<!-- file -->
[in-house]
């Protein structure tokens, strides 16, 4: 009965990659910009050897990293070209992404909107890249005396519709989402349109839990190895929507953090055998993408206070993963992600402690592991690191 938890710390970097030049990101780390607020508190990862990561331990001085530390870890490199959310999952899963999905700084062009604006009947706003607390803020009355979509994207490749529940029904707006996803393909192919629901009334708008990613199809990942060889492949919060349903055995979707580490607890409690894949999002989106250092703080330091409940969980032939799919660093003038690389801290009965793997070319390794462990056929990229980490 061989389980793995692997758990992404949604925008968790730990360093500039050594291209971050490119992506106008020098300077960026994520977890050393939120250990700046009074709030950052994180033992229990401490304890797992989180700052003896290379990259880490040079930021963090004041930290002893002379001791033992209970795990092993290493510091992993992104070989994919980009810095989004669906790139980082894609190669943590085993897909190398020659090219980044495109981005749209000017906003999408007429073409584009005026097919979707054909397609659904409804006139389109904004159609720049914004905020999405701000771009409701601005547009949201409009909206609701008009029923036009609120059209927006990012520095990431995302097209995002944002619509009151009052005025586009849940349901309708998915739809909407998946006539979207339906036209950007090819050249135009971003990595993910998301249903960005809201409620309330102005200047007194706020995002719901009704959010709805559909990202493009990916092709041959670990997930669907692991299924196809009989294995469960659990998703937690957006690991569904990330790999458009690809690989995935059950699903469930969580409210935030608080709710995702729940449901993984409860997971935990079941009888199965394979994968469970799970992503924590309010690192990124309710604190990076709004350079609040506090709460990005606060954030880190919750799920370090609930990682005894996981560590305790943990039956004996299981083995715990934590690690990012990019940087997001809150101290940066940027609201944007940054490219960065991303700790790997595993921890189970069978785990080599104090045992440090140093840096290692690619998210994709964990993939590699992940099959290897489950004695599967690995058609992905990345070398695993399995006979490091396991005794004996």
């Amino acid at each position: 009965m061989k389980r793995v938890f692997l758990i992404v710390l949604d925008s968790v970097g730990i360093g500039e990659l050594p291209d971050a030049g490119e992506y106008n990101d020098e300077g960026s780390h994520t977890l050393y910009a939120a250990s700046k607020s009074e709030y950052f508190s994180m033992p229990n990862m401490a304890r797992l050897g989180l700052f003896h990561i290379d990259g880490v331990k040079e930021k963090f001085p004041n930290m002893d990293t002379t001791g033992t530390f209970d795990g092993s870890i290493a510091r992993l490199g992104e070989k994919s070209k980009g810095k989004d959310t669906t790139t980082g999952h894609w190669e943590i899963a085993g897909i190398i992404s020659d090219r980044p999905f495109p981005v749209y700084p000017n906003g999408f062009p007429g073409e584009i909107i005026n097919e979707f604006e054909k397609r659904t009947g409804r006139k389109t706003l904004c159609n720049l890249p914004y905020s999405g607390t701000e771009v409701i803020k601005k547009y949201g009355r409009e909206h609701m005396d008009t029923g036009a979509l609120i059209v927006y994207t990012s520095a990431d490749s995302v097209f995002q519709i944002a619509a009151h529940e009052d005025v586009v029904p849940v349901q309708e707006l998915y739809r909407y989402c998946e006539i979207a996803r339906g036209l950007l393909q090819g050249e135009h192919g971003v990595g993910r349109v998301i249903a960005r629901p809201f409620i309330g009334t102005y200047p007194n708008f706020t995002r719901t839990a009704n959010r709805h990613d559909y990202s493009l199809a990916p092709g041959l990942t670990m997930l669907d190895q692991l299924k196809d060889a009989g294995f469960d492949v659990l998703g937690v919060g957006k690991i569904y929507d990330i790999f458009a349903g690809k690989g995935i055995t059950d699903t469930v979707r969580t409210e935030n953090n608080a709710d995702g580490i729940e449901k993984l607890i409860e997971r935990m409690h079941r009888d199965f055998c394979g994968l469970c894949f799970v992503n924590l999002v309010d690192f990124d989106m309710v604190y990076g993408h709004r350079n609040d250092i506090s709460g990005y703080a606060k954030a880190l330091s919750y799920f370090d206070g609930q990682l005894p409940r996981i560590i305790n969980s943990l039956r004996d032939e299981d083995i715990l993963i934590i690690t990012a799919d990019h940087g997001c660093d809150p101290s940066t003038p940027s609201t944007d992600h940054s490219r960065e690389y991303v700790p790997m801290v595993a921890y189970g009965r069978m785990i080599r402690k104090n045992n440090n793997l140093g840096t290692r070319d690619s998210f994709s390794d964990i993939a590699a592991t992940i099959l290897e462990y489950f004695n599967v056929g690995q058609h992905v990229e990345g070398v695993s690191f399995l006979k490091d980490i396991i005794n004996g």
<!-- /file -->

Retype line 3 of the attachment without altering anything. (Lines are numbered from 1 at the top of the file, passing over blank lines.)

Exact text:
């Amino acid at each position: 009965m061989k389980r793995v938890f692997l758990i992404v710390l949604d925008s968790v970097g730990i360093g500039e990659l050594p291209d971050a030049g490119e992506y106008n990101d020098e300077g960026s780390h994520t977890l050393y910009a939120a250990s700046k607020s009074e709030y950052f508190s994180m033992p229990n990862m401490a304890r797992l050897g989180l700052f003896h990561i290379d990259g880490v331990k040079e930021k963090f001085p004041n930290m002893d990293t002379t001791g033992t530390f209970d795990g092993s870890i290493a510091r992993l490199g992104e070989k994919s070209k980009g810095k989004d959310t669906t790139t980082g999952h894609w190669e943590i899963a085993g897909i190398i992404s020659d090219r980044p999905f495109p981005v749209y700084p000017n906003g999408f062009p007429g073409e584009i909107i005026n097919e979707f604006e054909k397609r659904t009947g409804r006139k389109t706003l904004c159609n720049l890249p914004y905020s999405g607390t701000e771009v409701i803020k601005k547009y949201g009355r409009e909206h609701m005396d008009t029923g036009a979509l609120i059209v927006y994207t990012s520095a990431d490749s995302v097209f995002q519709i944002a619509a009151h529940e009052d005025v586009v029904p849940v349901q309708e707006l998915y739809r909407y989402c998946e006539i979207a996803r339906g036209l950007l393909q090819g050249e135009h192919g971003v990595g993910r349109v998301i249903a960005r629901p809201f409620i309330g009334t102005y200047p007194n708008f706020t995002r719901t839990a009704n959010r709805h990613d559909y990202s493009l199809a990916p092709g041959l990942t670990m997930l669907d190895q692991l299924k196809d060889a009989g294995f469960d492949v659990l998703g937690v919060g957006k690991i569904y929507d990330i790999f458009a349903g690809k690989g995935i055995t059950d699903t469930v979707r969580t409210e935030n953090n608080a709710d995702g580490i729940e449901k993984l607890i409860e997971r935990m409690h079941r009888d199965f055998c394979g994968l469970c894949f799970v992503n924590l999002v309010d690192f990124d989106m309710v604190y990076g993408h709004r350079n609040d250092i506090s709460g990005y703080a606060k954030a880190l330091s919750y799920f370090d206070g609930q990682l005894p409940r996981i560590i305790n969980s943990l039956r004996d032939e299981d083995i715990l993963i934590i690690t990012a799919d990019h940087g997001c660093d809150p101290s940066t003038p940027s609201t944007d992600h940054s490219r960065e690389y991303v700790p790997m801290v595993a921890y189970g009965r069978m785990i080599r402690k104090n045992n440090n793997l140093g840096t290692r070319d690619s998210f994709s390794d964990i993939a590699a592991t992940i099959l290897e462990y489950f004695n599967v056929g690995q058609h992905v990229e990345g070398v695993s690191f399995l006979k490091d980490i396991i005794n004996g």